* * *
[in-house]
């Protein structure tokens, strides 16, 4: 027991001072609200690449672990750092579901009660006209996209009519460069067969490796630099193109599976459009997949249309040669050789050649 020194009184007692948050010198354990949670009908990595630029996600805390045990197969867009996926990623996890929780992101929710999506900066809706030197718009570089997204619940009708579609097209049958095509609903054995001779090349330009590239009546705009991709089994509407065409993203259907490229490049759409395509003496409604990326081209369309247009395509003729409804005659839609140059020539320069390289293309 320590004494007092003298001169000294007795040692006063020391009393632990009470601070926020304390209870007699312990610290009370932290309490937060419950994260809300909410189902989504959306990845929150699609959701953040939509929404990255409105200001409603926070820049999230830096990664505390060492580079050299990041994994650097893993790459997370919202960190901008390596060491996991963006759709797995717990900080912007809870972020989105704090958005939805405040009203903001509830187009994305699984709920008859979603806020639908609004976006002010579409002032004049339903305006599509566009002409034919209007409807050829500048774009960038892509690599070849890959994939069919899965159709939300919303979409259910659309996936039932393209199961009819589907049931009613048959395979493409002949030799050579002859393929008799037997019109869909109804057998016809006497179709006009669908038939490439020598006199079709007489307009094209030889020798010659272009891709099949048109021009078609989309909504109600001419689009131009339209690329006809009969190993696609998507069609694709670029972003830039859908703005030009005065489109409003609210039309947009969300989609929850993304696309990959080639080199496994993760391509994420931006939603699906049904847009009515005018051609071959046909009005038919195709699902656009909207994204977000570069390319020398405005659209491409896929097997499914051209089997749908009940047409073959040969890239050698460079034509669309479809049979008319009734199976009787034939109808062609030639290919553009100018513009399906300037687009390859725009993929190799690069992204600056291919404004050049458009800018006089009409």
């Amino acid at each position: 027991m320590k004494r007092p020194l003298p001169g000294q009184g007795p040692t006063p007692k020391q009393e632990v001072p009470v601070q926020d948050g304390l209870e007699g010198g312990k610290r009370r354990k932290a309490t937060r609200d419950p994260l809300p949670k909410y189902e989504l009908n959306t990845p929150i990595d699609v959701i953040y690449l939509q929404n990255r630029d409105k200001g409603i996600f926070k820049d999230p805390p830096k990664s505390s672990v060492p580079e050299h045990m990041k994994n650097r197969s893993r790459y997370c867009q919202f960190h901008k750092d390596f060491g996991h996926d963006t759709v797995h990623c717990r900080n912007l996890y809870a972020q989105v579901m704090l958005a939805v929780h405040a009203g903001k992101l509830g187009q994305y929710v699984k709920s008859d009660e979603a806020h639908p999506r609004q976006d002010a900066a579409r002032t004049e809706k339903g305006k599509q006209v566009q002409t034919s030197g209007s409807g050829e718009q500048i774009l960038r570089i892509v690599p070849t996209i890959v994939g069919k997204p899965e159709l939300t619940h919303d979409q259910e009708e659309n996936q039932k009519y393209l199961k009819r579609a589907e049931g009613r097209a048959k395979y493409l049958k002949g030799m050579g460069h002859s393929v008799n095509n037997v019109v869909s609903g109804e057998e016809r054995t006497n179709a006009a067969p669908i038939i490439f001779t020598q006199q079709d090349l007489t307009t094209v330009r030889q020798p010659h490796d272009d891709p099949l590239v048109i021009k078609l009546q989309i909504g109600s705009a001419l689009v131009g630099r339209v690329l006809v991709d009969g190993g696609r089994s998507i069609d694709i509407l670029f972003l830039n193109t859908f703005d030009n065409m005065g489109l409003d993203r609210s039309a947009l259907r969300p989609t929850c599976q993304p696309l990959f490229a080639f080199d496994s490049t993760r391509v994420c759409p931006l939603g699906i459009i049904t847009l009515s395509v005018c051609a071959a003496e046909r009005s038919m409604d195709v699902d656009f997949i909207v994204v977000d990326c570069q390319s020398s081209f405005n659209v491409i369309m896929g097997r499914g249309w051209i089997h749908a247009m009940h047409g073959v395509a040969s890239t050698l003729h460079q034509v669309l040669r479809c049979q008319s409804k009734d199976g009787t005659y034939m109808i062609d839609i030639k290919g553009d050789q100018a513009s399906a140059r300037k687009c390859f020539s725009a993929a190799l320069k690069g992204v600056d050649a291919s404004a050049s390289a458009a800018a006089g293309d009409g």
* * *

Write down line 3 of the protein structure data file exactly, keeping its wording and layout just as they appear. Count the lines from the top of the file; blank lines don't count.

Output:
């Amino acid at each position: 027991m320590k004494r007092p020194l003298p001169g000294q009184g007795p040692t006063p007692k020391q009393e632990v001072p009470v601070q926020d948050g304390l209870e007699g010198g312990k610290r009370r354990k932290a309490t937060r609200d419950p994260l809300p949670k909410y189902e989504l009908n959306t990845p929150i990595d699609v959701i953040y690449l939509q929404n990255r630029d409105k200001g409603i996600f926070k820049d999230p805390p830096k990664s505390s672990v060492p580079e050299h045990m990041k994994n650097r197969s893993r790459y997370c867009q919202f960190h901008k750092d390596f060491g996991h996926d963006t759709v797995h990623c717990r900080n912007l996890y809870a972020q989105v579901m704090l958005a939805v929780h405040a009203g903001k992101l509830g187009q994305y929710v699984k709920s008859d009660e979603a806020h639908p999506r609004q976006d002010a900066a579409r002032t004049e809706k339903g305006k599509q006209v566009q002409t034919s030197g209007s409807g050829e718009q500048i774009l960038r570089i892509v690599p070849t996209i890959v994939g069919k997204p899965e159709l939300t619940h919303d979409q259910e009708e659309n996936q039932k009519y393209l199961k009819r579609a589907e049931g009613r097209a048959k395979y493409l049958k002949g030799m050579g460069h002859s393929v008799n095509n037997v019109v869909s609903g109804e057998e016809r054995t006497n179709a006009a067969p669908i038939i490439f001779t020598q006199q079709d090349l007489t307009t094209v330009r030889q020798p010659h490796d272009d891709p099949l590239v048109i021009k078609l009546q989309i909504g109600s705009a001419l689009v131009g630099r339209v690329l006809v991709d009969g190993g696609r089994s998507i069609d694709i509407l670029f972003l830039n193109t859908f703005d030009n065409m005065g489109l409003d993203r609210s039309a947009l259907r969300p989609t929850c599976q993304p696309l990959f490229a080639f080199d496994s490049t993760r391509v994420c759409p931006l939603g699906i459009i049904t847009l009515s395509v005018c051609a071959a003496e046909r009005s038919m409604d195709v699902d656009f997949i909207v994204v977000d990326c570069q390319s020398s081209f405005n659209v491409i369309m896929g097997r499914g249309w051209i089997h749908a247009m009940h047409g073959v395509a040969s890239t050698l003729h460079q034509v669309l040669r479809c049979q008319s409804k009734d199976g009787t005659y034939m109808i062609d839609i030639k290919g553009d050789q100018a513009s399906a140059r300037k687009c390859f020539s725009a993929a190799l320069k690069g992204v600056d050649a291919s404004a050049s390289a458009a800018a006089g293309d009409g």